The secret is out — we love this time of year! Not only do we as a community start shaking off the frost and gearing up for the upcoming pond and water-gardening season, but we also get the privilege of bestowing accolades on the most noteworthy builds from the past year.
As you turn the following pages, the massively talented winners of the 2019 Water Artisans of the Year contest will wow you with their creativity and craftsmanship, and they could even inspire your next project. This year, four of the five winners join an elite club of two-time contest champs, with the fifth victor coming all the way from Denver — the westernmost project we’ve ever awarded.
Per the usual drill, we collected distinct project submissions in five categories and presented them to this year’s independent judging panel with no brand names or contractors’ identities revealed. This year’s Supreme Stream Court brought together decades of experience from diverse backgrounds, so each submission received consideration from multiple different perspectives (Meet the judges on pg. 21!).
We required a $25 fee with every submission, with all proceeds donated to St. Jude Children’s Research Hospital, an award-winning charity that provides cutting-edge treatment to children without requiring payment.
Winner — Bobby Kenyon | Best Pondless
Bobby Kenyon of C.E. Pontz Sons in Lancaster, Pennsylvania, won in the best under $15,000 category in 2018. C.E. Pontz Sons has some of the most creative and well trained employees in the landscape and outdoor living industries. When it comes to water features and outdoor living spaces, they pride themselves on being different, not your everyday, run-of-the-mill, cookie-cutter landscaper.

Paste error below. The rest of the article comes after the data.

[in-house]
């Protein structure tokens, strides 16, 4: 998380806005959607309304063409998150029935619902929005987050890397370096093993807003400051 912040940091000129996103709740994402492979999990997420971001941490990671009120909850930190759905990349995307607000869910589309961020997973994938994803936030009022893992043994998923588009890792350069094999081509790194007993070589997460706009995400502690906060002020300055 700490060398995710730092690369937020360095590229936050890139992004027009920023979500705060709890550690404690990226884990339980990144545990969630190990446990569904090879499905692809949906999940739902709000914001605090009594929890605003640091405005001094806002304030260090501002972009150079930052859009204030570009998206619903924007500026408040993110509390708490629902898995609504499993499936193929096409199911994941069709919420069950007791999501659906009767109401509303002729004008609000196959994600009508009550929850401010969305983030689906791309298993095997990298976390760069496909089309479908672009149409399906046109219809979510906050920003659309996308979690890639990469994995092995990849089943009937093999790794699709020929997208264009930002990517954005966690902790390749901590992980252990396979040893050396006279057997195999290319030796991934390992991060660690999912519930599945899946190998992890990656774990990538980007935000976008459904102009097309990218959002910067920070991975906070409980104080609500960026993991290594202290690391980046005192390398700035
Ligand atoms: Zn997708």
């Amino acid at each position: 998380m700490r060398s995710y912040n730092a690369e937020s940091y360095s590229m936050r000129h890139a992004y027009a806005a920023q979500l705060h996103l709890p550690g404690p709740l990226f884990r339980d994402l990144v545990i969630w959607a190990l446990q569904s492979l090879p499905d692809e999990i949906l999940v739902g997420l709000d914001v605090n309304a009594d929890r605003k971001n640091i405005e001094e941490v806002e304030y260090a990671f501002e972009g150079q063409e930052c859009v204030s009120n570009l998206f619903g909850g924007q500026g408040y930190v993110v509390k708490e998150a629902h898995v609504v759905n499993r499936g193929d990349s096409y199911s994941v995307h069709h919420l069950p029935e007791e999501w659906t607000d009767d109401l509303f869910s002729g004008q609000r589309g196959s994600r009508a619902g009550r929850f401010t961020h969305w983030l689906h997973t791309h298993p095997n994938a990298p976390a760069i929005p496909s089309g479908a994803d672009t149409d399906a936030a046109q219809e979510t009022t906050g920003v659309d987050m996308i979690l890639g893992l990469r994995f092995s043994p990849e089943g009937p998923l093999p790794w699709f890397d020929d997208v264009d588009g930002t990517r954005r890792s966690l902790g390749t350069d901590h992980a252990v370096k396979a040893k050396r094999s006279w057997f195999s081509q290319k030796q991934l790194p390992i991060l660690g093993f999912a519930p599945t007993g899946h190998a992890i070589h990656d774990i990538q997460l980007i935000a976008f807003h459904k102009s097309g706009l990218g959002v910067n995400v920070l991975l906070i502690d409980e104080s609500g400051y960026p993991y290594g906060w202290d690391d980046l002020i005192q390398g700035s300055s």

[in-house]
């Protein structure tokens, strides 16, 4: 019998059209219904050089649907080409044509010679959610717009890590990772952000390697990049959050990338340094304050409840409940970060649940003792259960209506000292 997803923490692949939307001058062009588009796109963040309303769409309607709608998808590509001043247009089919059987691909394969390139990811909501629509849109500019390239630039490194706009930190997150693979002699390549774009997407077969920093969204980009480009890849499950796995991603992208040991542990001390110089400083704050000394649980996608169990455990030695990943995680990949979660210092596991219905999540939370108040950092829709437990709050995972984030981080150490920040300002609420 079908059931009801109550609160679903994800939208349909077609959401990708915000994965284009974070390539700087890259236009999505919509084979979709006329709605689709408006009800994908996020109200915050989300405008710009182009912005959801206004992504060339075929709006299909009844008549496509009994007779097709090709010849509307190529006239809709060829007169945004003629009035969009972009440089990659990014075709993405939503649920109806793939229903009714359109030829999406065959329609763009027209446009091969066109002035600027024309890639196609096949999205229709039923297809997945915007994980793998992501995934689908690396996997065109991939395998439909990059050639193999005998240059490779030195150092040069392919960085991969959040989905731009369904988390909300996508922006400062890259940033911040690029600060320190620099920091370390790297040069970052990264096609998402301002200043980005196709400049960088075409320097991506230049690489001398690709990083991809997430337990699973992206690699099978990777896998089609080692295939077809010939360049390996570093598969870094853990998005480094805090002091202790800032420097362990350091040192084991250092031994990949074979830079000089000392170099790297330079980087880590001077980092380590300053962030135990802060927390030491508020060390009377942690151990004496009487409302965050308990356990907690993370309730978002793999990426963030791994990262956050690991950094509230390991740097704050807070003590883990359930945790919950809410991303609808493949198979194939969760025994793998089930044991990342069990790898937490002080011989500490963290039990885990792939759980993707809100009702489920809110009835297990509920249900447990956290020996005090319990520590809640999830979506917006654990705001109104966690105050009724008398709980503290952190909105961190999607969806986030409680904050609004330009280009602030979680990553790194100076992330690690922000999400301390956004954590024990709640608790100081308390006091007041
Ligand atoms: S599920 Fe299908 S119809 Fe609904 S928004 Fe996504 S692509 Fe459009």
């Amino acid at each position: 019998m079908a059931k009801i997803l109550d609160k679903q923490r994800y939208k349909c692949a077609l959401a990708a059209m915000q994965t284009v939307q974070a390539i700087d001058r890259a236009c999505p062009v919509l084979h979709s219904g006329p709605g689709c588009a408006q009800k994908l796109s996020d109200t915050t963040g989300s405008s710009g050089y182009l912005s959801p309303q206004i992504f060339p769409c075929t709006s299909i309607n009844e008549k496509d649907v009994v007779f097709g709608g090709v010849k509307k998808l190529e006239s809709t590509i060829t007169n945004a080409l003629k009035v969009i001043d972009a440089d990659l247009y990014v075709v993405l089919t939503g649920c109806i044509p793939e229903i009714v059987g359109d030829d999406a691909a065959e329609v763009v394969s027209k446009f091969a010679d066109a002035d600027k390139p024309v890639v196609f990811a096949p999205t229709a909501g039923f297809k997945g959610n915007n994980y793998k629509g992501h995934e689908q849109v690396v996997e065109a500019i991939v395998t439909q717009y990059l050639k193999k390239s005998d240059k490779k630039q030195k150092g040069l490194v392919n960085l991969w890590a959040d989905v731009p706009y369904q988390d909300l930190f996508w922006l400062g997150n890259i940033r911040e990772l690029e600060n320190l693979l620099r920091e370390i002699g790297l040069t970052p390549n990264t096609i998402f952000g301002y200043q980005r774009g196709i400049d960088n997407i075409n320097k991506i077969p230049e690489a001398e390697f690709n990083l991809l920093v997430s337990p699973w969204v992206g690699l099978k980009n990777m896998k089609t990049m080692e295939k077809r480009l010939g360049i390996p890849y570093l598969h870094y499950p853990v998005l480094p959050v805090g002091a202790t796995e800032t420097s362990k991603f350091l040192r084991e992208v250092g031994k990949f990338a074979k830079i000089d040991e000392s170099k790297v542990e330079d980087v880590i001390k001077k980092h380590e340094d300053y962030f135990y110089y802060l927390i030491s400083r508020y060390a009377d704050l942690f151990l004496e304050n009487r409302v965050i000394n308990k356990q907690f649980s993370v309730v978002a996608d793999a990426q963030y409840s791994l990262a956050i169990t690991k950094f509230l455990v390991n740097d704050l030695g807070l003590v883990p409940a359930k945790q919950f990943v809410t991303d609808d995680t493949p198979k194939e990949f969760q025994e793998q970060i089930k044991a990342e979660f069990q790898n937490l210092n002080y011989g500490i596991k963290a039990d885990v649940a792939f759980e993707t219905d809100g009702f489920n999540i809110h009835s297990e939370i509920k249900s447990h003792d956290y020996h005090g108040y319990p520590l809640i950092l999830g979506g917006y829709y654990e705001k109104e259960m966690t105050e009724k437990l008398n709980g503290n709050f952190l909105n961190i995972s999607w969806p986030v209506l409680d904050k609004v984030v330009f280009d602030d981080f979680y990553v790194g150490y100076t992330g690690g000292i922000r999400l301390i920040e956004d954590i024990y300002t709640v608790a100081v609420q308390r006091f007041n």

Can we get a witness?
Because we’ve never seen anything quite like this enormous, disappearing waterfall that now anchors this Pennsylvania home’s backyard. When you realize that this cascading scene was previously a drab flowerbed full of weeds, this waterscape appears all the more impressive.
The natural-looking, man-made arrangement of mossy boulders has truly transformed both the terrain of the property and advanced its sustainability. The intuitive design of the feature allows it to harvest rainwater from the low spots of the property that are hidden under the iconic driftwood found along the edge.
“No need to pull out the hose to fill it up,” Kenyon boasts, highlighting one of the many maintenance-friendly features of his custom creation.
Brothers Edwin and Ely of August Moon Designs have been building water features on Long Island since they were tall enough to reach the controls on a skid-steer. Together with their father, Demi Fortuna, they won the best renovation award in our inaugural 2017 contest.
This category serves as annual proof that it’s not required to haul in massive boulders or perform high-end, intricate landscaping in order for a water feature to be considered noteworthy.
This year’s shining example is this small but sleek moss rock waterfall that spills into a bird’s feeding and bathing paradise, handcrafted by the brothers at August Moon Designs.
Edwin and Ely started by lowering the existing grade to elevate the feature and make it fully visible from the homeowner’s window. A flattened stone to the left of the main falls receives its own separate flow to constantly refresh the shallow bathing area reserved for its many feathered visitors.
Lysimachia, iris and small grasses were planted around the perimeter, with a Lion’s Head Maple and Hinoki Cypress chosen for the backdrop — not too shabby for a water feature on a budget.